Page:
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Thread: dual booting (first time advice)

  1. #11
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    Ubuntu 12.04 Precise Pangolin

    Re: dual booting (first time advice)

    Quote Originally Posted by TheFu View Post
    OTOH, if you will physically disconnect each drive when the other is connected and will be changing the BIOS to point to the boot sector of the HDD between changes, then you can ignore what I've said.
    that seems like over complicating simple stuff in my opinion.

    Quote Originally Posted by TheFu View Post
    Also, MBR is for older hard drives. If you have a newer HDD, then it is likely to be 4K sectors, not 512b sectors. It is important for performance in both Windows AND Linux that you get the sectors aligned on 4K boundaries. While you can use MBR for drives smaller than 2TB, that might not be the best answer. For drives larger than 2TB, you must use GPT partitioning.
    so, this basically says what kind of partitioning i should do for the windows drive?

    Quote Originally Posted by oldfred View Post
    We normally post this:

    sudo update-grub

    But all that is, is a link to this which runs the grub-mkconfig:
    Code:
    #!/bin/sh
    set -e
    exec grub-mkconfig -o /boot/grub/grub.cfg "$@"
    You can see these files in /usr/sbin

    And what that does is run the grub scripts to write a new grub.cfg file which is the menu you see when you reboot. It also runs the os-prober which is one of the scripts it runs and that finds other installs on you system.
    so without doing the above mentioned code in Linux, the default boot-loader will only see Linux as an option to boot from and not windows?
    insanity: because its more fun the 9001st time.

  2. #12
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    Re: dual booting (first time advice)

    Quote Originally Posted by majorburt View Post
    that seems like over complicating simple stuff in my opinion.
    I agree, but you didn't say how you planned to use it, so I did not assume anything.

    Quote Originally Posted by majorburt View Post
    so, this basically says what kind of partitioning i should do for the windows drive?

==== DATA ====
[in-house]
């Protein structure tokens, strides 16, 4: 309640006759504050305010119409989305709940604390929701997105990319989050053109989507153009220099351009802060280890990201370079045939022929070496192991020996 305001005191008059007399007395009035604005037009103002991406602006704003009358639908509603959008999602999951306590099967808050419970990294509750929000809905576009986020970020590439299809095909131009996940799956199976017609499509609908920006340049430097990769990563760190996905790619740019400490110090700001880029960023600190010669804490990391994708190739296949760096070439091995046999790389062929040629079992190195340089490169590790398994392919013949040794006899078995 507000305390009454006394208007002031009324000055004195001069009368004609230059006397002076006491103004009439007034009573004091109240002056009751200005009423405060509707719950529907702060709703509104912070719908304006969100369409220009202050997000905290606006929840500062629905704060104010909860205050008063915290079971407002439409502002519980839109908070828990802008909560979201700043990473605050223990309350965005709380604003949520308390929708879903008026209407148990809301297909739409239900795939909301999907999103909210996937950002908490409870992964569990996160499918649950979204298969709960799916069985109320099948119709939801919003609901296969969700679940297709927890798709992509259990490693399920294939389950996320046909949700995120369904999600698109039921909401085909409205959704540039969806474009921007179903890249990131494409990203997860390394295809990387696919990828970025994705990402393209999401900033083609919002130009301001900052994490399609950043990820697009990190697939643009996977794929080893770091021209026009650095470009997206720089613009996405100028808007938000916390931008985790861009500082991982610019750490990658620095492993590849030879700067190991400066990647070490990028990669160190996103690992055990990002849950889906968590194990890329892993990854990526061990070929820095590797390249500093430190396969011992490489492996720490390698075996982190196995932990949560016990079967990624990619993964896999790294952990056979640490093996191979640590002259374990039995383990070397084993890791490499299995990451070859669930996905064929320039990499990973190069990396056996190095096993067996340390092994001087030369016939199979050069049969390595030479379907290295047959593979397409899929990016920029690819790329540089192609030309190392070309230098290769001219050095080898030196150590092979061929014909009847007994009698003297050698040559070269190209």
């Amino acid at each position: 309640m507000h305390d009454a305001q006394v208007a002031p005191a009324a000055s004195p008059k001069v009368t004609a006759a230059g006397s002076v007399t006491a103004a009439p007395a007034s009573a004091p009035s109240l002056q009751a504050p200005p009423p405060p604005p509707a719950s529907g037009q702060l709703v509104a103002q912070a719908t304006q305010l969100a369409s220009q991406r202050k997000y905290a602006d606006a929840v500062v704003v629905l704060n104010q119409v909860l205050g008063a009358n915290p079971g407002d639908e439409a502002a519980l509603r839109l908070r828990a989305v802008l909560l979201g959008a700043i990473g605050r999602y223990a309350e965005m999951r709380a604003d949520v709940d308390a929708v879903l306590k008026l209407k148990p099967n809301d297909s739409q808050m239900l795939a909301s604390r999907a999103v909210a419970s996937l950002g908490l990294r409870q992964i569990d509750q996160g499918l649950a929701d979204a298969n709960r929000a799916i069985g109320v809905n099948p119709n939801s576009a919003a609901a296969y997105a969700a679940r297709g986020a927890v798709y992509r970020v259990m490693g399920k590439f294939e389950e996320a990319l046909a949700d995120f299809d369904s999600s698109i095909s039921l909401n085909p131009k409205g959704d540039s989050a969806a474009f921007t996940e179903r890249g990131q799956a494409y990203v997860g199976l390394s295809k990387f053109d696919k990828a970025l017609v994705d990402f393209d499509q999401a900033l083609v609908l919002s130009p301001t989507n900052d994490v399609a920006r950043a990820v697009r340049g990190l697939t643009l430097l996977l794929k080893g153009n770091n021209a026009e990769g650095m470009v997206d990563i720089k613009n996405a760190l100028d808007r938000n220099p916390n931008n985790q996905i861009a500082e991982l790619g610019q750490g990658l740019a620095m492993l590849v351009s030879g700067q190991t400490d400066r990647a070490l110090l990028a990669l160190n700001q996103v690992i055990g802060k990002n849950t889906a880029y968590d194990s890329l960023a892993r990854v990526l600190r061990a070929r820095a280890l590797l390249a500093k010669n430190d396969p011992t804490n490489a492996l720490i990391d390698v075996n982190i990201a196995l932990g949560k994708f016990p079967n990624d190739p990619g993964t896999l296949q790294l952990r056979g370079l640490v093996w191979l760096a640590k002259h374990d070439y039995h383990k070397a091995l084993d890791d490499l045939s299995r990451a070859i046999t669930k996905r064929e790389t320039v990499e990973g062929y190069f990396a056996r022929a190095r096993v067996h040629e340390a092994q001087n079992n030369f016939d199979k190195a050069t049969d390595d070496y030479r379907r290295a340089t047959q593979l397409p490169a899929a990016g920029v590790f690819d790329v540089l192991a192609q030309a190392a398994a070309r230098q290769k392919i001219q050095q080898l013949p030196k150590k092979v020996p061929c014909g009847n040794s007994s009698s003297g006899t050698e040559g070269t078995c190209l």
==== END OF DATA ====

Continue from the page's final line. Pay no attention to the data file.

I provided information without knowing your specific setup. YOU have to choose what makes the most sense for your specific needs OR provide much more detailed information. There is always a trade-off between complexity and capabilities, right?

    Quote Originally Posted by majorburt View Post
    so without doing the above mentioned code in Linux, the default boot-loader will only see Linux as an option to boot from and not windows?
    I don't know. Oldfred can answer that, but I suspect if anything bad happens around your dual-booting, it will be easier to run those commands in Linux to see any Windows AND any Linux partitions that could be booted - adding them to the boot record for one of the HDDs installed in your system. Just remember that BIOS will only look for boot code in a specified order on your system. Whichever device it discovers a valid boot on based on that order will be booted. Usually, it is best to have 1 boot menu per computer to prevent confusion later, but that is just an opinion. If 1 HDD fails, and it is the only one with a boot sector installed, that could be bad too for someone unfamiliar with the grub tools. It has gotten much easier to recover from failed/corrupt boot loaders thanks to some smart tools that understand where Linux likes to place boot information on partitions.

    Personally, I avoid dual booting and use virtual machines instead. They are less risk for my specific requirements and I've learned how to get great performance for pretty much any tasks, except GPU intensive like high-end gaming. If your PC has 4G of RAM, is at last a C2D CPU with VT-x capables enabled, then virtual machines are pretty great AND very easy. Either Windows or Linux can be the hostOS.
    Last edited by TheFu; February 3rd, 2013 at 07:39 PM.

  3. #13
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    Re: dual booting (first time advice)

    With multiple drives and multiple installs I prefer to keep each boot loader on the same drive as the install, but set BIOS to boot from grub since grub is designed to multiple boot. That way when one drive fails, I should be able to change BIOS and boot other drive.

    If you have drives disconnected when you install Ubuntu, grub cannot find other systems. If you have the drives connected you have to use Something Else or manual install to have the option on where to install the grub2 boot loader. But then you also have to manually specify partitions, formats & sizes.
    For info on UEFI boot install & repair:
    http://ubuntuforums.org/showthread.php?t=2147295
    Please use Thread Tools above first post to close thread when/if answered completely.







  4. #14
    Join Date
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    Re: dual booting (first time advice)

    ok, between you guys and my bro, its installed!!!!

    everything's working and as it should be.


    thanks to all here, you all rock!!!
    insanity: because its more fun the 9001st time.

  5. #15
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    Re: dual booting (first time advice)

    Its good to hear you got it working. For anyone else curious about dual booting (on two hdd) here is what i did:

    Hook up first hdd, then install win7, unplug it. Then hook up different hdd, install ubuntu. Plug both in and edit BIOS to boot on the ubuntu hdd first. At first GRUB didn't show up because it didn't locate Windows 7. i edited a GRUB file to make it show GRUB, then updated GRUB. Everything works.

    P.S. This worked for me, but i am not responsible if you screw something up.

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